Multiple studies have been conducted and have concluded that dogs do have a positive impact on both physical and mental health. When it comes to mental health, researchers have found that dog-interaction has decreased stress levels. Stress levels have a negative relationship with self-efficacy levels (Khashbat, 2017). Research that has been conducted has shown both benefits, such as lower stress levels, and drawbacks, such as allergies, to incorporating dogs into places like colleges and the workplace. Can dog ownership create more productive and successful workers and students? The purpose of my research is to see if dog ownership has a positive relationship with self-efficacy and productivity levels. Self-efficacy and productivity are important because a student or employee who has high levels of these characteristics will generally stop at nothing to complete a task. The mediating factor between dog ownership and self-efficacy levels is stress levels. To test my hypothesis, I prepared an online survey that first asks for consent for both the survey and Cohen Stress Scale, and then questions for demographics, dog ownership questions, and self-reported self-efficacy ratings (GPA and determination-level). Then, participants had a choice of whether they would like to participate in an online Cohen Stress Scale, which they filled out and sent back through email. After data collection, I searched for relationship in dog owners’ stress levels and self-efficacy levels. Results showed that dog ownership and self-efficacy levels have a positive relationship, and in dog owners, there is a negative relationship between stress levels and levels of self-efficacy.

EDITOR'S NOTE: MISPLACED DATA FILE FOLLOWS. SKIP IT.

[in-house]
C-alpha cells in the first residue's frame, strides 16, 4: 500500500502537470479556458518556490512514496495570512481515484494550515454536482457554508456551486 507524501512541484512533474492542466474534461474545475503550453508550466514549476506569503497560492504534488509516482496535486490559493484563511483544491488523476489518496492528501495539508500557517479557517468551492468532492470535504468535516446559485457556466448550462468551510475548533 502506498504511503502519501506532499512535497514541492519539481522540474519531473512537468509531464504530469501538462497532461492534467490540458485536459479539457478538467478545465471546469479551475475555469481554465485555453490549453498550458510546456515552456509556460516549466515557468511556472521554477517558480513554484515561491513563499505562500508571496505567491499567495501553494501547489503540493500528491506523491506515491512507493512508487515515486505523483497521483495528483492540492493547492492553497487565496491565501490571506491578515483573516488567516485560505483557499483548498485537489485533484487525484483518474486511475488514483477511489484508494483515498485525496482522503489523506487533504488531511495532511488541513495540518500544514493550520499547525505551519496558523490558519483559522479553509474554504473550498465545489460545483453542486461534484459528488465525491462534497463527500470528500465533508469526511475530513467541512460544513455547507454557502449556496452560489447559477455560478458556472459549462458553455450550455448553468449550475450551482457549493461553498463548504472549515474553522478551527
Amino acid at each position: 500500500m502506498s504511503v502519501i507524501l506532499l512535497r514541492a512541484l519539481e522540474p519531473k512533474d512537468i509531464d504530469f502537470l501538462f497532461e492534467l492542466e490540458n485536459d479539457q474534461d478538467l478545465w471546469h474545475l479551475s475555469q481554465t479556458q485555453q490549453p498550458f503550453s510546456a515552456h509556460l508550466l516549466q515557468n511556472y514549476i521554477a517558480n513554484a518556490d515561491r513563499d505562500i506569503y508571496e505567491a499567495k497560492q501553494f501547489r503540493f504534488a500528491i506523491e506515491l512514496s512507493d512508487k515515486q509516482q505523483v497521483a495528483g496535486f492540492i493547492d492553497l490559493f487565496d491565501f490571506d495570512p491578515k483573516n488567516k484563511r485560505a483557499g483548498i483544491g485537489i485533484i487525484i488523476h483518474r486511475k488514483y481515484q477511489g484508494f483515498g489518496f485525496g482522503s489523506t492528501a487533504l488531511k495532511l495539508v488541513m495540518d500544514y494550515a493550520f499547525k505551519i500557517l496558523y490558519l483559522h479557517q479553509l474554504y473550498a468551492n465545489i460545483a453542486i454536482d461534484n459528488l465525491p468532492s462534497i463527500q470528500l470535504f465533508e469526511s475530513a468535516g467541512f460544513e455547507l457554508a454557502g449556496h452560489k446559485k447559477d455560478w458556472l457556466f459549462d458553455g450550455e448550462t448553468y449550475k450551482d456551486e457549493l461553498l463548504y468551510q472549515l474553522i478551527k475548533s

|Conference Title||Georgia Undergraduate Research Conference|
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